So I learned that, big surprise, there is a big misconception about partying in the US and partying in Spain. There's even a vocabulary difference.
An American party is usually a bunch of people in a house having fun together. That will never ever happen in Spain. First, most people live in apartments so there isn't space for a party. Second, you are supposed to be quiet at home. In urban areas, population is incredibly dense so people just made it so you are quiet at home but you can party as loud as you want in the streets. And that's not called a fiesta. A fiesta is more a holiday than what Americans would call a party. And since the American type of parties don't happen, partying in the street is just called going out with your friends.
Another thing: Spaniards stay out so much later than Americans. For example, I came home at 2am and I was all ready to sneak in and such. Didn't need to. Everyone was up and all the lights were on. 2am is actually pretty early. Clubs don't open until 3am. And by the way, a fair number of clubs are free for females, sorry guys. It's a different lifestyle for sure.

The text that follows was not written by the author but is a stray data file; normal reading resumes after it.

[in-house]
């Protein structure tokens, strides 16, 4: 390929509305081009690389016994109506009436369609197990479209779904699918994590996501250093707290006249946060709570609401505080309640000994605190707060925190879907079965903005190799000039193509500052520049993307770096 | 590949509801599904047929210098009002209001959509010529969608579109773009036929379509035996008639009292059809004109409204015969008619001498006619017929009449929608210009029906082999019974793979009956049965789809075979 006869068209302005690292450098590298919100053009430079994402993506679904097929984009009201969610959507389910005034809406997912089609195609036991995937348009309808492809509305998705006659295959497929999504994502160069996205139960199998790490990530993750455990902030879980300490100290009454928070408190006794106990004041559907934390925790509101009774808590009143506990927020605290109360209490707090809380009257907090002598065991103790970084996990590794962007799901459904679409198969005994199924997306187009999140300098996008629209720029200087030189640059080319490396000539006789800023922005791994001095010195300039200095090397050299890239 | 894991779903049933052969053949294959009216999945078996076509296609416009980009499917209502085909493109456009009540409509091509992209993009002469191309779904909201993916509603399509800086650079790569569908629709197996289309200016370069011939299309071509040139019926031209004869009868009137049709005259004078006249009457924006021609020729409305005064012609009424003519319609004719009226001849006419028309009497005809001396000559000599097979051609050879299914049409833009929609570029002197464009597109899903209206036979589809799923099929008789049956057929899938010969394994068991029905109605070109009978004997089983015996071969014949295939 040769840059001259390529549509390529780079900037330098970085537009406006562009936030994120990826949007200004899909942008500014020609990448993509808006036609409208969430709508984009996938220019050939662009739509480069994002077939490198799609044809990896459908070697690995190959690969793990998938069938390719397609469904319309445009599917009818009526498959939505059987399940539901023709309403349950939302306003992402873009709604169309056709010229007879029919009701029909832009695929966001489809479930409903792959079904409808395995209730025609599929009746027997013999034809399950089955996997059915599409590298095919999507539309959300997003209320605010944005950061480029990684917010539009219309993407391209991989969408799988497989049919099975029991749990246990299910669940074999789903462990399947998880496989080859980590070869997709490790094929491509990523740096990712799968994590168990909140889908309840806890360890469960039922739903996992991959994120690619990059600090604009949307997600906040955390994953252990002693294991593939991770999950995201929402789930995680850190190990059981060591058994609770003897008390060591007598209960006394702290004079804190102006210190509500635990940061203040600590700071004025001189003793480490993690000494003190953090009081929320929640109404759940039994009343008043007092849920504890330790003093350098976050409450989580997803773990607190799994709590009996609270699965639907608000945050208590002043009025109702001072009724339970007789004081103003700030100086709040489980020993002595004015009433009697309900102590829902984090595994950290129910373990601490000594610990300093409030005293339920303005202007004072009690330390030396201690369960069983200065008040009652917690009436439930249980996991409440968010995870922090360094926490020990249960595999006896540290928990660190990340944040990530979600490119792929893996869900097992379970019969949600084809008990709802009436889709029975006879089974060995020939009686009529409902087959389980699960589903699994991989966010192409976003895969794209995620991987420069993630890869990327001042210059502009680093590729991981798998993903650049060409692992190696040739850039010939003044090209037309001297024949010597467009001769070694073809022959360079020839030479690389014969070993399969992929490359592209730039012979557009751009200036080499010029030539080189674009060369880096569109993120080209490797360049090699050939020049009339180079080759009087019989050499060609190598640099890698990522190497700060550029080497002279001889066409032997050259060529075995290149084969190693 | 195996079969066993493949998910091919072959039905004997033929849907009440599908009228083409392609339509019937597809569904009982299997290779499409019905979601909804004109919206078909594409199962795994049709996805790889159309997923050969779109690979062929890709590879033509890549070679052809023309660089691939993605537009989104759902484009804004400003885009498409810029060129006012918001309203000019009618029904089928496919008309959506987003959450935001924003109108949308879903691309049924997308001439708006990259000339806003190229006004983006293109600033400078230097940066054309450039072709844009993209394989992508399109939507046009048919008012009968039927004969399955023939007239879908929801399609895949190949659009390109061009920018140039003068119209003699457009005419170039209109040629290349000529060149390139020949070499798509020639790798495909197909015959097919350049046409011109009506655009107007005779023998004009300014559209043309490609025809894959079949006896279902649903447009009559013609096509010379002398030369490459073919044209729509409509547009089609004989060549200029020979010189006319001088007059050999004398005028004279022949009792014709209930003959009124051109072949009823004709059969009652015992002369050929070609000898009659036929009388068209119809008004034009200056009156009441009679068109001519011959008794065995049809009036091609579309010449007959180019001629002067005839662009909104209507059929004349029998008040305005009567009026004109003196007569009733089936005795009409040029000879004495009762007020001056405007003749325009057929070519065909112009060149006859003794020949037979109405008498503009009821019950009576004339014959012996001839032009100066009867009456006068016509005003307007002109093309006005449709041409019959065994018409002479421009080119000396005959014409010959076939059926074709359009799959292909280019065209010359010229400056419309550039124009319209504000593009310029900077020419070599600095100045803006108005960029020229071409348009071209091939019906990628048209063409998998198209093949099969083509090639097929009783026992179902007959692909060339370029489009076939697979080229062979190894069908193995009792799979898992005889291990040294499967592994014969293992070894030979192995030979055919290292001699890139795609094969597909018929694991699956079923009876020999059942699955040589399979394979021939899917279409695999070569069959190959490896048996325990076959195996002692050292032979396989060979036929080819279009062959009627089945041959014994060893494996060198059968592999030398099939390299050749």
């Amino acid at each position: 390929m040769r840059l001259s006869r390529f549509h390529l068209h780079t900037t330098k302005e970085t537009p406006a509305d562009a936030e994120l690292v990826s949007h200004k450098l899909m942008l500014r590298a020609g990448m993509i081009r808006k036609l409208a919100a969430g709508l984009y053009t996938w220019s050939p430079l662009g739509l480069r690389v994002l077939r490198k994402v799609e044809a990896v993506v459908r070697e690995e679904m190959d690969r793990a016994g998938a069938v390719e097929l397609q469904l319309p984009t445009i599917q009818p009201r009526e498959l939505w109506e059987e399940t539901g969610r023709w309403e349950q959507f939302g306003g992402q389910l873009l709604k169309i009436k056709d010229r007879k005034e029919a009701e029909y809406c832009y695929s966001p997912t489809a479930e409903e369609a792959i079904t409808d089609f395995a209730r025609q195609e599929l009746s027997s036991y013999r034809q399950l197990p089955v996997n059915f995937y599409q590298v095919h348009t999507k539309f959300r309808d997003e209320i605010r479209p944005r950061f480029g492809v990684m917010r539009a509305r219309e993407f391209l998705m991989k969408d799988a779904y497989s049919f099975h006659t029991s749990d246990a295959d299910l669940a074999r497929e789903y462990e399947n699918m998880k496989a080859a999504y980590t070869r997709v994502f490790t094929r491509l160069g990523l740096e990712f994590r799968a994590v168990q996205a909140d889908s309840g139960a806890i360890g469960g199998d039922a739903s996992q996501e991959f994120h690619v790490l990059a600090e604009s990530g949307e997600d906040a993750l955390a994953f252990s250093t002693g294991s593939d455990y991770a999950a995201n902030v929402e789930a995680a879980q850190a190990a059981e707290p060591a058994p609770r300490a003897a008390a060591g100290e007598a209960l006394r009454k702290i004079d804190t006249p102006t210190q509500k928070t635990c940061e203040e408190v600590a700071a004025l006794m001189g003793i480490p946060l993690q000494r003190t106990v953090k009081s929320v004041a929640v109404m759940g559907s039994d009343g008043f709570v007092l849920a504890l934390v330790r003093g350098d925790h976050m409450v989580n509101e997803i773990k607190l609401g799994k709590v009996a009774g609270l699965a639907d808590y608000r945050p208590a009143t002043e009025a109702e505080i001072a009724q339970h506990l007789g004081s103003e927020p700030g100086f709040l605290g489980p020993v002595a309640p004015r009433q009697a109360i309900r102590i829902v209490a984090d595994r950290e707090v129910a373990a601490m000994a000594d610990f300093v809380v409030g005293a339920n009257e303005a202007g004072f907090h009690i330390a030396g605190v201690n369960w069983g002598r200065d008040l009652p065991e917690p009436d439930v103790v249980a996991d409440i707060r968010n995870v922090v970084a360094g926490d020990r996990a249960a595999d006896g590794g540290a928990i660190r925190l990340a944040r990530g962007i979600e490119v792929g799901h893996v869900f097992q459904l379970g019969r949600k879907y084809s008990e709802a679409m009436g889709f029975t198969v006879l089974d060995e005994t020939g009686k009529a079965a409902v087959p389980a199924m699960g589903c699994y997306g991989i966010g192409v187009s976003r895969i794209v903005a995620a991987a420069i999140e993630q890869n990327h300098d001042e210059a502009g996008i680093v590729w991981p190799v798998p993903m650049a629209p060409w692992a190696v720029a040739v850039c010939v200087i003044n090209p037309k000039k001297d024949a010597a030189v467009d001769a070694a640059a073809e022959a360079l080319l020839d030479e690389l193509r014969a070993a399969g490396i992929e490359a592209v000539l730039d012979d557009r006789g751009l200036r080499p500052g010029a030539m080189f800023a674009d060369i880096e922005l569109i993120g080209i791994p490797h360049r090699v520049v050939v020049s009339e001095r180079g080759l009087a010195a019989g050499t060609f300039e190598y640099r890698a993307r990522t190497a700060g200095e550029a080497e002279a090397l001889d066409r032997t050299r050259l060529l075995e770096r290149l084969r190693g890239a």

Our castellano professor even told us the other days that it is very, very "ugly" to buy someone a drink here. You only do that to, uh, people you can buy. So yeah. Not a good way to chat up a local. Also, she told us that if you aren't interested in a guy, don't smile at him. Americans, we just smile a lot, especially when people are talking to us. She says that she likes to tell her foreign students these things because its just not something you will find in a guidebook. And Americans in particular tend to have trouble because we are much more comfortable with talking with strangers than Spaniards are and that can lead to problems.
She brought up and interesting point about that too. Spaniards stay in their groups with their same friends for most of their lives. They do the same things. They like to be safe. It's very hard to make friends outside of your group because you need an excuse to talk to people. You can't just go up to someone. It almost horrifies her that Americans are so trusting of strangers, as she put it, especially since she pointed out that it's very easy for people to get guns in the US and there are just so many around. How do you know the person you are talking with isn't crazy and has a gun, she had asked us. We just kind of looked at each other and thought, huh, never thought of it that way.
A huge cultural difference, no?